The start of a new decade is always a good time to look back and reflect on what has gone before. From an investment perspective, a decade is also an excellent timeframe to review long term performance of growth assets like shares and property, as it covers a full economic cycle (generally considered to be about 8 years).
The 2020’s was an outstanding decade to be invested in New Zealand equities. The benchmark MSCI New Zealand Index averaged annual gains of 12.8%, while avoiding any scary collapses like what was seen in the previous decade with the global financial crisis in 2008. The worst year was a -5.4% decline in 2015, and the best was 2019 with a 38.8% gain.
While doing some research for this blog post, I came across the following colour coded chart of annual share market returns – highest to lowest – for developed market countries outside of the US, which goes back 15 years (New Zealand is teal coloured):
International Stock Market Returns
There are a few things worth highlighting:
- The GFC in 2008 was a scary time to be an investor, and thankfully we didn’t see a collapse even remotely close to this during the 2010’s. But it is also instructional to note how markets rebounded from the GFC in 2009. The moral of this story … don’t panic and stay the course.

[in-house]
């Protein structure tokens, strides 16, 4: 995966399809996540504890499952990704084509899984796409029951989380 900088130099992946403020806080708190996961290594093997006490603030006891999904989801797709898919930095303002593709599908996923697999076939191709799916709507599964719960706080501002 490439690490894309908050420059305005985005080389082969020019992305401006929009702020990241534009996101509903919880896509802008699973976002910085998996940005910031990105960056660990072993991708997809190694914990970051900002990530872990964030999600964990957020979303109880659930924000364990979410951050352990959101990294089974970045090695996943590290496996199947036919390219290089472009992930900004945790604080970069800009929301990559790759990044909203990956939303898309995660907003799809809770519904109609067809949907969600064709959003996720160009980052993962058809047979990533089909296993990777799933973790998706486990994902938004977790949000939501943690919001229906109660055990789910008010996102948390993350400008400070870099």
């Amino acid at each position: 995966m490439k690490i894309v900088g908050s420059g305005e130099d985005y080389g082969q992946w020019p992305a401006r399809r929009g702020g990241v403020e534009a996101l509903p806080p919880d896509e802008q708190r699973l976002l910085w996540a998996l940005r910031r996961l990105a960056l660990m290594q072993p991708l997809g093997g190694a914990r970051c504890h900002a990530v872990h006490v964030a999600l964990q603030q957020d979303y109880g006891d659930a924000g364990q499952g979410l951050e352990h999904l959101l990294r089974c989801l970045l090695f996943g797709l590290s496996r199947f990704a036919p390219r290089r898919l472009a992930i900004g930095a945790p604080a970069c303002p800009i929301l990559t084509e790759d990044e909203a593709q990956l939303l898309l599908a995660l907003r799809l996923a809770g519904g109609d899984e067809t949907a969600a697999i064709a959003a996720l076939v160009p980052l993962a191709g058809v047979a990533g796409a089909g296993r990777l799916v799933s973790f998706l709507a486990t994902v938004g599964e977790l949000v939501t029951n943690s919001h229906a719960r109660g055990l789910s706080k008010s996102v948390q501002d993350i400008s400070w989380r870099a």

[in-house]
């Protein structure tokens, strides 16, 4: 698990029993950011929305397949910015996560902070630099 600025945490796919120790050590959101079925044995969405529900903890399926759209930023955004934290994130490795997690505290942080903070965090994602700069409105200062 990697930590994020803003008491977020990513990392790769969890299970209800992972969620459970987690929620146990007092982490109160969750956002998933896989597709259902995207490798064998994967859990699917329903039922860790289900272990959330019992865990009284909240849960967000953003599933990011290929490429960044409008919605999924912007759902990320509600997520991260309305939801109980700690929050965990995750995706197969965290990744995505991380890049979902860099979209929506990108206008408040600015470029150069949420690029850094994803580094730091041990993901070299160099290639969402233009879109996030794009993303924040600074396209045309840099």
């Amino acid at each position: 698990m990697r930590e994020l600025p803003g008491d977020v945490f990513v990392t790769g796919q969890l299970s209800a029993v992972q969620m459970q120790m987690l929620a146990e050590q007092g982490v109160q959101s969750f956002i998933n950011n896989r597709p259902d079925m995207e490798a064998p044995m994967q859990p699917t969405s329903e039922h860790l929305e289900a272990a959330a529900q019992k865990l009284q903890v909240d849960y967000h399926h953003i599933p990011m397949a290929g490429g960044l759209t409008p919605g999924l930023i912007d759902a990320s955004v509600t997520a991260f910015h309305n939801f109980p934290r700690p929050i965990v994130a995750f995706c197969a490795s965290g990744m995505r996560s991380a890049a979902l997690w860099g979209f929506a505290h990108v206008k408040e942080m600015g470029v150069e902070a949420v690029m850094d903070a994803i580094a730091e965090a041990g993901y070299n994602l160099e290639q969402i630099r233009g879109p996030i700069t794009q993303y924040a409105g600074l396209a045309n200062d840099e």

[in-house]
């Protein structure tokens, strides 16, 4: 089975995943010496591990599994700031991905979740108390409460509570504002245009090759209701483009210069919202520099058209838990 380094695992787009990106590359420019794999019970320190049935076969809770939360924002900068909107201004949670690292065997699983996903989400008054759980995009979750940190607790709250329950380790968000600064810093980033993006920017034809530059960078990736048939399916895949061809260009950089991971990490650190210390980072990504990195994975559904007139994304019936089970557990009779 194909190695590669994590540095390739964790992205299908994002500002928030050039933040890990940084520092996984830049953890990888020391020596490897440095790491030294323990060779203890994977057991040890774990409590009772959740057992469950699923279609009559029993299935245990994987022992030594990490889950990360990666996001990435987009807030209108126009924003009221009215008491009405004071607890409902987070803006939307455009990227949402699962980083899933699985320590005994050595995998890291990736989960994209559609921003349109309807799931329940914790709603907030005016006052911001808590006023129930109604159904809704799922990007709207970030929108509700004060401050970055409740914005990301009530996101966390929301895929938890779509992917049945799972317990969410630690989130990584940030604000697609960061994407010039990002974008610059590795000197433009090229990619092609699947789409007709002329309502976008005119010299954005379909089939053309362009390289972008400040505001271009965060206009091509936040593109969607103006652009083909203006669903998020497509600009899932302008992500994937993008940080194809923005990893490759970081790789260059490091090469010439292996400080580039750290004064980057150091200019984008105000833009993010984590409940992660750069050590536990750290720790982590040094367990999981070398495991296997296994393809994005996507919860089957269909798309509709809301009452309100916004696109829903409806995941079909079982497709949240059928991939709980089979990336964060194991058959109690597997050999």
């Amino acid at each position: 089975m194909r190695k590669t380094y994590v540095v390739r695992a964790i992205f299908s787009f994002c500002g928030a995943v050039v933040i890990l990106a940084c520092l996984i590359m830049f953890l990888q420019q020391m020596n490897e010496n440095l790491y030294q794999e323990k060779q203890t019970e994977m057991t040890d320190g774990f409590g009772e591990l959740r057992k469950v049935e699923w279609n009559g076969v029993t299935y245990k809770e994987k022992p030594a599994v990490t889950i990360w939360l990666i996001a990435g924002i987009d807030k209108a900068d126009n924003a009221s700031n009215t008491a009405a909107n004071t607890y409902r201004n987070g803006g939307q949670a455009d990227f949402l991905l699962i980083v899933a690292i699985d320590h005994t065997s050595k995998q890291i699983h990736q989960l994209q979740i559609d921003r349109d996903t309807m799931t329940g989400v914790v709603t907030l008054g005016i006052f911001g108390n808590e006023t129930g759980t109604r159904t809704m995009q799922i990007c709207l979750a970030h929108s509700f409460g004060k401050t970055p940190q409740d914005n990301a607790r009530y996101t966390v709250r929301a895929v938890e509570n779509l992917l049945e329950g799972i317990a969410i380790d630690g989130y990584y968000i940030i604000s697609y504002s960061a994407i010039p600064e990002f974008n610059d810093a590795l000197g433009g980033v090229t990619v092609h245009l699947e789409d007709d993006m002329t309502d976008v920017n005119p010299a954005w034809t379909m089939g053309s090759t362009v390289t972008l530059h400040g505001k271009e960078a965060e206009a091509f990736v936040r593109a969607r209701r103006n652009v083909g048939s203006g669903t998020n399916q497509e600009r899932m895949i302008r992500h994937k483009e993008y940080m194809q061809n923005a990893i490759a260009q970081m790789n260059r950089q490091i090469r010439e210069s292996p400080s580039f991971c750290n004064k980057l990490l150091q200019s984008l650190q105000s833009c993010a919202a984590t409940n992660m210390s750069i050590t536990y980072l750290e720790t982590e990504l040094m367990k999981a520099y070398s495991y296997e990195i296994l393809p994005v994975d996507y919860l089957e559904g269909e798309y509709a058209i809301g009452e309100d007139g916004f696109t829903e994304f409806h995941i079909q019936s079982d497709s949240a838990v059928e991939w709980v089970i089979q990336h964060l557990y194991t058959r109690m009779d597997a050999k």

- Not that we are competitive, but … the New Zealand share market has generally outperformed Australia over the last 10 years, culminating in New Zealand leading the developed world for market returns in 2019! But Australia is still slightly ahead over the full 15 year timeframe of this chart (7.53% v 7.50%).
- As can be seen from the patchwork of colours, relative performance is quite random. As an example, New Zealand went from 2nd bottom in 2017 to 2nd top in 2018! Being well diversified is key as it is near impossible to predict the country winners and losers.
Overall, the 2010’s were a tremendous decade to be invested in equities, and not just in New Zealand. For most of the decade the bulls were in charge, producing stellar long term returns. Bears were rarely sighted, and when they did claw back gains, they didn’t drag markets down too far.